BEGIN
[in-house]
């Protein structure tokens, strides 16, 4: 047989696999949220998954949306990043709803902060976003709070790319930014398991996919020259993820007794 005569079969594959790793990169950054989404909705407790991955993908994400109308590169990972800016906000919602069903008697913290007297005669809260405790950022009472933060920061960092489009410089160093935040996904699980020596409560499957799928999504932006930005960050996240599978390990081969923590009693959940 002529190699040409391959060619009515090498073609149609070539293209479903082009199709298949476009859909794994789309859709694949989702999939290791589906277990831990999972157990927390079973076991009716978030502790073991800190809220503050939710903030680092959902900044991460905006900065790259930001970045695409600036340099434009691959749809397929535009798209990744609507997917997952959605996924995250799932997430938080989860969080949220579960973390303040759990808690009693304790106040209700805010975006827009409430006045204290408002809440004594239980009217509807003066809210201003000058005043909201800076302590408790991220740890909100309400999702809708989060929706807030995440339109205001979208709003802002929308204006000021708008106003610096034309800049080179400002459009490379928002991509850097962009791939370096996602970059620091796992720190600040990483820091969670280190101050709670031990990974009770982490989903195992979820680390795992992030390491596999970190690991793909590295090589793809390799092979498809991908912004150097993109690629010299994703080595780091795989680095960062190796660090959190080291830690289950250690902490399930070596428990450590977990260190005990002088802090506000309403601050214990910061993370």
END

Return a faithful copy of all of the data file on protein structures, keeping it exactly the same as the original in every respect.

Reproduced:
[in-house]
């Protein structure tokens, strides 16, 4: 047989696999949220998954949306990043709803902060976003709070790319930014398991996919020259993820007794 005569079969594959790793990169950054989404909705407790991955993908994400109308590169990972800016906000919602069903008697913290007297005669809260405790950022009472933060920061960092489009410089160093935040996904699980020596409560499957799928999504932006930005960050996240599978390990081969923590009693959940 002529190699040409391959060619009515090498073609149609070539293209479903082009199709298949476009859909794994789309859709694949989702999939290791589906277990831990999972157990927390079973076991009716978030502790073991800190809220503050939710903030680092959902900044991460905006900065790259930001970045695409600036340099434009691959749809397929535009798209990744609507997917997952959605996924995250799932997430938080989860969080949220579960973390303040759990808690009693304790106040209700805010975006827009409430006045204290408002809440004594239980009217509807003066809210201003000058005043909201800076302590408790991220740890909100309400999702809708989060929706807030995440339109205001979208709003802002929308204006000021708008106003610096034309800049080179400002459009490379928002991509850097962009791939370096996602970059620091796992720190600040990483820091969670280190101050709670031990990974009770982490989903195992979820680390795992992030390491596999970190690991793909590295090589793809390799092979498809991908912004150097993109690629010299994703080595780091795989680095960062190796660090959190080291830690289950250690902490399930070596428990450590977990260190005990002088802090506000309403601050214990910061993370």